As an alternative to arresting and incarcerating people repeatedly, Thomas-Kennedy wants to pour money that would otherwise be spent in the court system into social services, and she’s also interested in pursuing community-led police accountability and oversight measures.
“We really need to start looking at the root problems and addressing those. It’s going to be less expensive, it’s going to result in greater deterrents, and it’s actually going to allow everyone to flourish and be safer,” she said. “The idea behind defunding the police isn’t just an immediate, overnight, police are gone; it’s a gradual process where we start reinvesting that money back into the community.”
Recent data confirms that incarceration disproportionately affects BIPOC in King County, and the Seattle Office of Civil Rights recommends “The City Attorney’s Office … exercise prosecutorial discretion to decline cases disproportionately impacting poor people, limit requests for jail sentences, and instead develop and rely on more effective solutions.”
As for the inclusion of BIPOC voices and experiences in her campaign and work, Thomas-Kennedy says her progressive platform is based on the scholarship of BIPOC activists and is supported heavily by BIPOC advocacy groups in Seattle like Black Action Coalition. As well, Thomas-Kennedy’s campaign team is made up entirely of Black women.
“I want my office rooted in equity. That means racial, gender, LGBTQ, class equity. I think that societally, we have not been focused on the most vulnerable and that is why we’re facing a lot of problems right now,” she said.
Thomas-Kennedy is also for pursuing litigation against corporations causing harm to workers and the environment and defending progressive tax revenue measures.
Meanwhile, Ann Davison is a private practice attorney and arbitrator, primarily in contract and immigration law. Her campaign for city attorney is her third campaign for different public office positions in three years. In 2019, she ran for Seattle City Council and in 2020, after disavowing the Democratic party, she ran as a Republican for Lieutenant Governor. Both races were unsuccessful.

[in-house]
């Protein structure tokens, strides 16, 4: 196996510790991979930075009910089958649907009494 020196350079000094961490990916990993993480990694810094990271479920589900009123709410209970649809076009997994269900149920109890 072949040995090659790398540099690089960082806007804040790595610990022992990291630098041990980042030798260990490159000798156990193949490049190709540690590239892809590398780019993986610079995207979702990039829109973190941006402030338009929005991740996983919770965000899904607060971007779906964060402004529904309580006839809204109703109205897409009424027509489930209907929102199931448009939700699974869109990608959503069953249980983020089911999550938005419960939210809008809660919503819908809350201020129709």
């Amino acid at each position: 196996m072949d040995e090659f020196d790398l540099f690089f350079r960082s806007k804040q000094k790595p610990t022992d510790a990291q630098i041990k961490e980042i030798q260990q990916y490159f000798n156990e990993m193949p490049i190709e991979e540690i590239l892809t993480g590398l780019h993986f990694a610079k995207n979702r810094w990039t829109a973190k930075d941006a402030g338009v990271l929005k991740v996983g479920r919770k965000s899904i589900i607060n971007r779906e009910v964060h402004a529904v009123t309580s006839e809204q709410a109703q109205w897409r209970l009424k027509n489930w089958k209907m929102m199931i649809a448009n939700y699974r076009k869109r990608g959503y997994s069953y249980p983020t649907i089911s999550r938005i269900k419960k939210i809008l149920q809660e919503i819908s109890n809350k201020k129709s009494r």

Davison, who now identifies herself as a moderate Democrat, is particularly upset about the City’s handling of crime and homelessness. Her vision is to return “civility, livability, and respect” to Seattle and restore the safety of Seattle’s downtown area, which the Downtown Neighborhood Association recently said was “in a crisis from crime and homelessness.”
Davison plans to do this by being tougher when it comes to repeat offenders, and believes the City should prosecute more, particularly when it comes to misdemeanor gun violations, like unlicensed concealed carry. She is also interested in developing more effective diversion and reentry services for offenders.
“If there’s a release of someone on an evening at 7 o’clock, where is that person going? We need to make sure that there’s a plan there,” said Davison. “We need to make sure that we really have a place where someone is welcomed, and that’s not just physically but also socially. We are making space for people to rejoin. I think that’s important.”
As for her stance on the Seattle Police Department (SPD), Davison wants better, more efficient service to the community without ballooning the police budget. At the same time, Davison has tweeted about her attendance at pro-police events, her ride-alongs with police, and her opposition to slashing the police budget.
Davison says she has incorporated the perspectives of BIPOC in the formation of her platform, primarily through talking to People of Color on the campaign trail. Two key BIPOC leaders in police reform, Rev. Harriett Walden, cofounder of the Mothers for Police Accountability, and Pastor Harvey Drake of Emerald City Bible Fellowship, support her bid.
“[My platform] is the blending of people’s perspectives and experiences,” said Davison. “I ask people what is it that you are experiencing, what is it that you think needs to take place, and really, when I do that, it’s because that is the way forward. It is not just a categorical get rid of and dismantle our public safety system and legal justice system; it is a way to blend those together. It has to be both,” said Davison.
Ann Davison’s notable endorsees also include three of Washington’s previous governors, Christine Gregoire, Gary Locke, and Dan Evans, as well as 30 retired judges and The Seattle Times editorial board. Thomas-Kennedy is endorsed by Planned Parenthood Alliance Advocates, King County Democrats, and 100+ Seattle attorneys including, among others, King County Councilmember Girmay Zahilay, who represents Seattle’s South End and parts of Renton and Tukwila.
Many municipal court workers, both past and present, have expressed a reluctance to back either candidate and a dismay at both candidate’s unrealistic expectations of the role, and public polling has shown some waffling. Heading into Nov. 2, it’s still not clear who Seattle will choose.
Alexa Peters is a freelance journalist and copywriter living in the Seattle area. Her work has appeared in The Seattle Times, The Washington Post, Leafly, Downbeat Magazine, Healthline, and more. Her Twitter is @ItsAllWriteByMe and her Instagram is @AlexaPetersWrites.
📸 Featured Image: Seattle city attorney candidate Nicole Thomas-Kennedy. (Photo: Alex Garland)